Having cracked the UPSC exams Thursday, retired IAS officer K G Vanzara’s daughter-in-law Sudhambika, 28, credits her family and in-laws. Vanzara himself credits his wife Shakuntala, not only for encouraging their daughter-in-law, who he says hadn’t been confident initially, but also for “making” their daughter Manjitha a DSP.
K G Vanzara, incidentally, is a brother of jailed IPS officer D G Vanzara.
He issued a statement of celebration: “In Indian tradition generally mothers-in-law and daughters-in-law are always daggers drawn. Mostly mothers-in-law become instrumental in the self-immolation or burning of daughters-in-law for dowry. As an exception to this scenario, one illiterate mother-in-law Shakuntala Vanzara successfully got her daughter-in-law Sudhambika [to clear] the Civil Services Examination.”
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He said his wife was an “illiterate woman from Vadali village of Sabarkantha who took revenge against destiny first by making her daughter Manjita a directly recruited Deputy Superintendent of Police and then encouraged daughter-in-law Sudhambika to clear UPSC exams”.
“Sudhambika, though an engineer, had no confidence to crack the top competitive examination. Shakuntala was not eager to be the grandmother and persuaded son Himmat Vanzara not to expect all the rights of married life.”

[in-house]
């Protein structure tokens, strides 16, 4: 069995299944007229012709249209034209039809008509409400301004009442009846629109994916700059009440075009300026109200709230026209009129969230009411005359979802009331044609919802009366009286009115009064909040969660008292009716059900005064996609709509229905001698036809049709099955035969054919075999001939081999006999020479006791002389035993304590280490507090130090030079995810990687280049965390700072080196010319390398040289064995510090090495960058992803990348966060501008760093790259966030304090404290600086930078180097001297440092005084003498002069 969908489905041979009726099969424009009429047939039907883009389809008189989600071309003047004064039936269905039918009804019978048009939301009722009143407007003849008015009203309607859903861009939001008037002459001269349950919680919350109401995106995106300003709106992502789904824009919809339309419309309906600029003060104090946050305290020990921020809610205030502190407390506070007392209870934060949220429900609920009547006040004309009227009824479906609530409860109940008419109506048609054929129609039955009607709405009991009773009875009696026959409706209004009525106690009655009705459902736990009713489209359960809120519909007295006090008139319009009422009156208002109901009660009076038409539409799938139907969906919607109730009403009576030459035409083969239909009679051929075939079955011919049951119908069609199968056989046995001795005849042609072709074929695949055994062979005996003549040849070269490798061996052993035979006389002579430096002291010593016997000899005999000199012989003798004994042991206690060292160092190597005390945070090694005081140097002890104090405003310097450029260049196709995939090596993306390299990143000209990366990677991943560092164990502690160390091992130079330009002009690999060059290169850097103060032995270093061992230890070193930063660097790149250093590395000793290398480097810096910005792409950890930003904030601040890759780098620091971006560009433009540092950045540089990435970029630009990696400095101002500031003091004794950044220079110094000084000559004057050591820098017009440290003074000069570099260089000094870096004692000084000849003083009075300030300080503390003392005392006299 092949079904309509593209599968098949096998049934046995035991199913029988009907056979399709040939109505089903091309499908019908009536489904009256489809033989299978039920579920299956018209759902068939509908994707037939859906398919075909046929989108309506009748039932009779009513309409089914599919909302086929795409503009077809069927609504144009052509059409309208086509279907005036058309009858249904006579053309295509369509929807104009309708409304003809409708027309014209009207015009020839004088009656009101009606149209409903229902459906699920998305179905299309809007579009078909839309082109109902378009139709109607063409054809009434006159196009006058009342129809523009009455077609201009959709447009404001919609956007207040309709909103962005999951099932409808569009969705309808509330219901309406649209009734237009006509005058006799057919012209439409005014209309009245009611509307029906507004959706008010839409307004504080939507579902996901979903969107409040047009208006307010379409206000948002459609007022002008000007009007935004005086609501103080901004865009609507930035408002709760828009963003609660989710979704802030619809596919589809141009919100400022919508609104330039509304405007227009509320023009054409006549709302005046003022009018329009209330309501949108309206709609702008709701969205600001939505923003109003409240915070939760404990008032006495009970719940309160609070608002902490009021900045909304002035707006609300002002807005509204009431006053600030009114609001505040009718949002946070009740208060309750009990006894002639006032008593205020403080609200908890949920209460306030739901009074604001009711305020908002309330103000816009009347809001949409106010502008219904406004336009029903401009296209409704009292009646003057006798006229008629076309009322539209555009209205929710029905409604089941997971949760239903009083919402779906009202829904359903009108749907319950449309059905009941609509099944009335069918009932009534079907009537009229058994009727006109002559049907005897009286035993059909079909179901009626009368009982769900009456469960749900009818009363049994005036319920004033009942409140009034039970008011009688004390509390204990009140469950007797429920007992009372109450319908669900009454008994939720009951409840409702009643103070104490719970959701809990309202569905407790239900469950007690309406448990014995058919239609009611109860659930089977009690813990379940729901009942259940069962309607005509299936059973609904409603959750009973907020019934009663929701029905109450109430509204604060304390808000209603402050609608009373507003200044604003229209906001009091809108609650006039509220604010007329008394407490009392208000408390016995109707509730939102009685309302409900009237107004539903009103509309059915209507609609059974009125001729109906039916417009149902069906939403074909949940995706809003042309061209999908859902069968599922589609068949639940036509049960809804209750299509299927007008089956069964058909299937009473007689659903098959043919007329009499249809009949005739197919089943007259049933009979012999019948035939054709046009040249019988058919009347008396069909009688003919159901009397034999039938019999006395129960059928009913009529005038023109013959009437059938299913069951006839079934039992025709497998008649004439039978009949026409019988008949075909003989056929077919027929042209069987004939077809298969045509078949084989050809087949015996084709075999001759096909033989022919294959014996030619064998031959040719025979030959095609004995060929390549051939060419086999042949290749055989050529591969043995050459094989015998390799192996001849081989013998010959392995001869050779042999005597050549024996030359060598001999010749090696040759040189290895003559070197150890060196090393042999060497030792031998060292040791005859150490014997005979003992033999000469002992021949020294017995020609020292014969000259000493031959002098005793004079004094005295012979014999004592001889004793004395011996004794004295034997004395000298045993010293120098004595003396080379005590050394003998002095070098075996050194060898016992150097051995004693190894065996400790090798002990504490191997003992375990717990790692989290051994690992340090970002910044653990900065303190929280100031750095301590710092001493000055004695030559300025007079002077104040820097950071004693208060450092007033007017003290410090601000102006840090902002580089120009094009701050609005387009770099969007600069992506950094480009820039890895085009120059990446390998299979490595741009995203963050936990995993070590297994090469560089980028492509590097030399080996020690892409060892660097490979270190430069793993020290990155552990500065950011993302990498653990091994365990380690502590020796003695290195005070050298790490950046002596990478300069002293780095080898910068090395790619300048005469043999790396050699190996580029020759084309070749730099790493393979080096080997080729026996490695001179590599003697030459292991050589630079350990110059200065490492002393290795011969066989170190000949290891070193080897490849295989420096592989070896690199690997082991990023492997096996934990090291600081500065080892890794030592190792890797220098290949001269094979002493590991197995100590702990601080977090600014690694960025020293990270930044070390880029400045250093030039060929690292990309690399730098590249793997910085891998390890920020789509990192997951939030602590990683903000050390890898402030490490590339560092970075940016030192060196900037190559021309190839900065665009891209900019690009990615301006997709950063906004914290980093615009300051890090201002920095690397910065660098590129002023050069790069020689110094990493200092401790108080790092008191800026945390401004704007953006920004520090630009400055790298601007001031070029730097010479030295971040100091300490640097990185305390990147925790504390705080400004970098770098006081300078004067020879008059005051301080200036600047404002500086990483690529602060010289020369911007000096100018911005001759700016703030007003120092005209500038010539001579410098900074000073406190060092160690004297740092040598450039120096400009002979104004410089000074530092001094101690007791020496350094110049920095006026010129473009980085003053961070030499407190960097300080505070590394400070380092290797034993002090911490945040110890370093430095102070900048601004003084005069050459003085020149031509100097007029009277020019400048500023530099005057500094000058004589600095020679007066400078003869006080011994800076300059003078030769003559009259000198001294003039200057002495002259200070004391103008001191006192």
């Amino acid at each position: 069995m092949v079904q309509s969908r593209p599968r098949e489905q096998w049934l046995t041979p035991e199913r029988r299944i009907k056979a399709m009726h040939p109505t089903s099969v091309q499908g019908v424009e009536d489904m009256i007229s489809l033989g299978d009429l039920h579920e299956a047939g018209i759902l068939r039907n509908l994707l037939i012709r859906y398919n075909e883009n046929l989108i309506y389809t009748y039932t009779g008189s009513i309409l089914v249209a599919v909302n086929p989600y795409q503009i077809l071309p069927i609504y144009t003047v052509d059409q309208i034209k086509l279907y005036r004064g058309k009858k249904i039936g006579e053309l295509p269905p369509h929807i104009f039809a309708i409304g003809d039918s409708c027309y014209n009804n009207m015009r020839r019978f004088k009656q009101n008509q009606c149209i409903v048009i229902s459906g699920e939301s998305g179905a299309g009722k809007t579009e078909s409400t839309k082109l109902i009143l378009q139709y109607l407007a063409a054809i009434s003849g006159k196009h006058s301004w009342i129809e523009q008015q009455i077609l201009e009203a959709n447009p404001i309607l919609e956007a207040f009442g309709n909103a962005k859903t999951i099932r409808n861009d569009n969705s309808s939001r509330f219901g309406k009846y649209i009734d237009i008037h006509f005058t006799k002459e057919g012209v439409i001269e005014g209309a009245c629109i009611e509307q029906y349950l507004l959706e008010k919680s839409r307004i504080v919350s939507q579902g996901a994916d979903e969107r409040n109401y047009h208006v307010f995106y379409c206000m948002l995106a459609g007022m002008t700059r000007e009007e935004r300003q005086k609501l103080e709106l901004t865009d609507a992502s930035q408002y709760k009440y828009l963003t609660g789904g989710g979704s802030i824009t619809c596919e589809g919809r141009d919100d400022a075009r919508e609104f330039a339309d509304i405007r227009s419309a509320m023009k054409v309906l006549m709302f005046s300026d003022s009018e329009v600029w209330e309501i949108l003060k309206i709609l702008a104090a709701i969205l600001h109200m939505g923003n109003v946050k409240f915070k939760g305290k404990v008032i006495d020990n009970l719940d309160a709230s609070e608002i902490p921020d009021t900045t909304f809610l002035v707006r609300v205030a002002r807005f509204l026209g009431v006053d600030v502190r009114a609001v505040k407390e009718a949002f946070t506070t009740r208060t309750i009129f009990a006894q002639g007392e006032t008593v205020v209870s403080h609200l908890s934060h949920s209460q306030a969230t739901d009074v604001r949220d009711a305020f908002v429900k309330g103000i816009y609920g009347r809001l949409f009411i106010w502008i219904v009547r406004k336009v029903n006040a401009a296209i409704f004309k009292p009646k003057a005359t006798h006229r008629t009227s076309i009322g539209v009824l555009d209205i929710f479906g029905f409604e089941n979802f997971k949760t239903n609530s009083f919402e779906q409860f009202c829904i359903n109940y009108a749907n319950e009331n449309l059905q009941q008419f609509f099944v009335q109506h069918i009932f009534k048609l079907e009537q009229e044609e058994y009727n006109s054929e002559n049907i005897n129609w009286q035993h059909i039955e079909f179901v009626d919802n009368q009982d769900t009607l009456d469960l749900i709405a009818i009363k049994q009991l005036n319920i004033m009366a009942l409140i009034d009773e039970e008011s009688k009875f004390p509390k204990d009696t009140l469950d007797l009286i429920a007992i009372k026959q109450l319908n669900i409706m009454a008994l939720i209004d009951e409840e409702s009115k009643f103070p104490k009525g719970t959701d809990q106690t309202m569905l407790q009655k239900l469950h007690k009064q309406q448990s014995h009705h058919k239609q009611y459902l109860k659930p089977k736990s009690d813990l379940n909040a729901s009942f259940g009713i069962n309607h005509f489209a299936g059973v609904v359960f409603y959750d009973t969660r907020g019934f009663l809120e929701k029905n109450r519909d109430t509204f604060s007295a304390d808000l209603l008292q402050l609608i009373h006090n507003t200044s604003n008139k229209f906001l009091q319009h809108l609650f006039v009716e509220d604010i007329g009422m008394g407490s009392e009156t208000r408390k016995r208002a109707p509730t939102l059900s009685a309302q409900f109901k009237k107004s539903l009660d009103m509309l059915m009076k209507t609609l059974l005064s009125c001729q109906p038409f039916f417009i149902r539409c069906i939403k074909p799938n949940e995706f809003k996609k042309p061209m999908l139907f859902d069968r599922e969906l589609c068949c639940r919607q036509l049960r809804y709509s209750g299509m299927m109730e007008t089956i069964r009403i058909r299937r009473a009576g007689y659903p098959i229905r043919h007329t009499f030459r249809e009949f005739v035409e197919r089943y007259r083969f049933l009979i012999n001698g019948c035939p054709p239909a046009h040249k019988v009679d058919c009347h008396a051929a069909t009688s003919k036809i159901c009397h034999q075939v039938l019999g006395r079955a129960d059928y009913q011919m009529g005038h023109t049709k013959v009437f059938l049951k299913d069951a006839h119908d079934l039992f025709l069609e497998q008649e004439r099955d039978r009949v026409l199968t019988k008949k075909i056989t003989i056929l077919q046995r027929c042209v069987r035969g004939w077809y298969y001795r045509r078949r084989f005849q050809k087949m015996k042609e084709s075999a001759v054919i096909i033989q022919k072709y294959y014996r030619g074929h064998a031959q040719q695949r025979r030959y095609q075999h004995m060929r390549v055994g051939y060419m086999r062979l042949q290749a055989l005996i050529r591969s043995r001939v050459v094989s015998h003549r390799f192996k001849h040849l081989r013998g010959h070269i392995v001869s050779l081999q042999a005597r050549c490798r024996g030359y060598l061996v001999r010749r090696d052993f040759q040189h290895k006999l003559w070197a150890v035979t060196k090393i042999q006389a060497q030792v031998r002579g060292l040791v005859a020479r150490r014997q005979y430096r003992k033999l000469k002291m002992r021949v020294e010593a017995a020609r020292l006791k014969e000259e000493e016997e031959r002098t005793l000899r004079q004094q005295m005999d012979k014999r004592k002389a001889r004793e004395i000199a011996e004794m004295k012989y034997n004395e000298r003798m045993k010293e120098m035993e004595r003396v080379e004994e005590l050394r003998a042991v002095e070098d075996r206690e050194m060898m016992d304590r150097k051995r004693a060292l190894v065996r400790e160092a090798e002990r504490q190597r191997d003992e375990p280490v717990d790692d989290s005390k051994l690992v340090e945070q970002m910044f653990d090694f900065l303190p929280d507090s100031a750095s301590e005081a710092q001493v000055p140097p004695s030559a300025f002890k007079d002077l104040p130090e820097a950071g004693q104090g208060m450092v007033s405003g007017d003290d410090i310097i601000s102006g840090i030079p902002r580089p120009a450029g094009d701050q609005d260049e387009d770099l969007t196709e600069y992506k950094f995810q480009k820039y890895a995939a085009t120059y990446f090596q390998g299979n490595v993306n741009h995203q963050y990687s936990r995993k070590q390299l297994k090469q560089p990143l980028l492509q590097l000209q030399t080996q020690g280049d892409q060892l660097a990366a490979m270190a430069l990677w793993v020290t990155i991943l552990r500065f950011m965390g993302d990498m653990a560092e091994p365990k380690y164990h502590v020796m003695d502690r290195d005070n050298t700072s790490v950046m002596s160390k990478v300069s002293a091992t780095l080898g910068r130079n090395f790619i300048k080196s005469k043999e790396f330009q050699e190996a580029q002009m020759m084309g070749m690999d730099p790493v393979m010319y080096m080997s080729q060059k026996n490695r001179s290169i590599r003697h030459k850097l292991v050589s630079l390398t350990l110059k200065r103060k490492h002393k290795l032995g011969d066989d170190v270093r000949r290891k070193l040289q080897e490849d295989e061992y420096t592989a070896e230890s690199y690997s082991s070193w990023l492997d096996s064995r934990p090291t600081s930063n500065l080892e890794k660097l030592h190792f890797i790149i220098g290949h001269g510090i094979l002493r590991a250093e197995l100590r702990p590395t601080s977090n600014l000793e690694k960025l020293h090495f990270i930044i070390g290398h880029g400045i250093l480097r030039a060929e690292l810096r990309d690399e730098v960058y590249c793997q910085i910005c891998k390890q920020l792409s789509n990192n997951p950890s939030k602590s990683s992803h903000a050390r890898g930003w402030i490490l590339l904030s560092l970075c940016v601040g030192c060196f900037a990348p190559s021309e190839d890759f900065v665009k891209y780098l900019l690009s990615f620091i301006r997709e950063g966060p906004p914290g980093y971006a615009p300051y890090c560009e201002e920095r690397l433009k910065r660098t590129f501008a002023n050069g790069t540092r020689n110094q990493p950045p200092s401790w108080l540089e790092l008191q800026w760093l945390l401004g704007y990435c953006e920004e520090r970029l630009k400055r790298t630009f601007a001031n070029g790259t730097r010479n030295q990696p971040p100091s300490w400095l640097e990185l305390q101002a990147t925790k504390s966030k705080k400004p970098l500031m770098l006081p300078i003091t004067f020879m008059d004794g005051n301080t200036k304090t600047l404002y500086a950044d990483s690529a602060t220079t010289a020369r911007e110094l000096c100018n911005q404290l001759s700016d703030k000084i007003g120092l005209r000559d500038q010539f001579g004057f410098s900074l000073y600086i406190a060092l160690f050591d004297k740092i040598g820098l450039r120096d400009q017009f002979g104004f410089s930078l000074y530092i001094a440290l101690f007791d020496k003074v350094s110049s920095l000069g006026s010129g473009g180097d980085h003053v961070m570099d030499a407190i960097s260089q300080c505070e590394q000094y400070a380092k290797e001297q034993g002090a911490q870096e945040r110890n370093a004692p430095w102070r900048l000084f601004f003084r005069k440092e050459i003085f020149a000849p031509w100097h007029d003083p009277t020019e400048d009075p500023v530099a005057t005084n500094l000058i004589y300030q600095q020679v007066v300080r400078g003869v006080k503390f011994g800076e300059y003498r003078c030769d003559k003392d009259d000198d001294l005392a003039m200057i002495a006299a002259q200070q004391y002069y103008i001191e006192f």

Sudhambika she was never allowed to enter the kitchen or get engaged in household chores when she spoke of the support of her in-laws, especially law Shakuntala Vanzara, as well as her mother Lakshmi R Naik. “They kept me out of domestic work and always encouraged me study. They helped me in taking coaching in Delhi. It is due to the support that I got time to study and succeed this time [this was her third attempt],” she said from Bangalore.
Sudhambika, who hails from Shimoga in Karnataka, is a masters in electronics & communication from University of Westminster. In 2006, she was introduced to her would-be father-in-law by a maternal uncle during a Banjara community festival in Bangalore. She got engaged to Himmat Vanzara the next year and married him in 2008.
“Given a chance I would like to go for IAS since women’s representation in the bureaucracy is still quite dismal. For this I look at my father-in-law who has done a tremendous job in highlighting the plight of vulnerable society.” Sudhambika’s rank at 1061, however, might not get her into the IAS in spite of the reservation benefit, Vanzara conceded.